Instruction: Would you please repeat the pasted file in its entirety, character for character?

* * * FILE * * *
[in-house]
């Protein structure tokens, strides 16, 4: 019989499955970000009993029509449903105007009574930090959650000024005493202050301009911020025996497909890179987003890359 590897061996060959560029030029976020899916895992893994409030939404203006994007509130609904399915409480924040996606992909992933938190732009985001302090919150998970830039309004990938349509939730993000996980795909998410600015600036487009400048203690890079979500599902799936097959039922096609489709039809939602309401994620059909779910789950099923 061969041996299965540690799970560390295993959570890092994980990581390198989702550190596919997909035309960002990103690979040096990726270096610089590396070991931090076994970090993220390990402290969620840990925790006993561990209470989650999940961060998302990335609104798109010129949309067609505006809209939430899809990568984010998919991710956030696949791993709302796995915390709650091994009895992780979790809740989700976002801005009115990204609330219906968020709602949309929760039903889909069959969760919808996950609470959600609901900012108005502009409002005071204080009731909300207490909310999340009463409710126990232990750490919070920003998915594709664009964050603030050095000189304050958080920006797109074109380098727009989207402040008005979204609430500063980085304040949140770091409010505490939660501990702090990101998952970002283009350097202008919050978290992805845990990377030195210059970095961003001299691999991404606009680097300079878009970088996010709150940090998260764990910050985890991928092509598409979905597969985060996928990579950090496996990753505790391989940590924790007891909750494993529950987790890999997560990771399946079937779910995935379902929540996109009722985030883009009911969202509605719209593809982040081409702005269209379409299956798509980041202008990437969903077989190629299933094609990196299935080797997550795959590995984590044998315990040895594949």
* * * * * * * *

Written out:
[in-house]
């Protein structure tokens, strides 16, 4: 019989499955970000009993029509449903105007009574930090959650000024005493202050301009911020025996497909890179987003890359 590897061996060959560029030029976020899916895992893994409030939404203006994007509130609904399915409480924040996606992909992933938190732009985001302090919150998970830039309004990938349509939730993000996980795909998410600015600036487009400048203690890079979500599902799936097959039922096609489709039809939602309401994620059909779910789950099923 061969041996299965540690799970560390295993959570890092994980990581390198989702550190596919997909035309960002990103690979040096990726270096610089590396070991931090076994970090993220390990402290969620840990925790006993561990209470989650999940961060998302990335609104798109010129949309067609505006809209939430899809990568984010998919991710956030696949791993709302796995915390709650091994009895992780979790809740989700976002801005009115990204609330219906968020709602949309929760039903889909069959969760919808996950609470959600609901900012108005502009409002005071204080009731909300207490909310999340009463409710126990232990750490919070920003998915594709664009964050603030050095000189304050958080920006797109074109380098727009989207402040008005979204609430500063980085304040949140770091409010505490939660501990702090990101998952970002283009350097202008919050978290992805845990990377030195210059970095961003001299691999991404606009680097300079878009970088996010709150940090998260764990910050985890991928092509598409979905597969985060996928990579950090496996990753505790391989940590924790007891909750494993529950987790890999997560990771399946079937779910995935379902929540996109009722985030883009009911969202509605719209593809982040081409702005269209379409299956798509980041202008990437969903077989190629299933094609990196299935080797997550795959590995984590044998315990040895594949």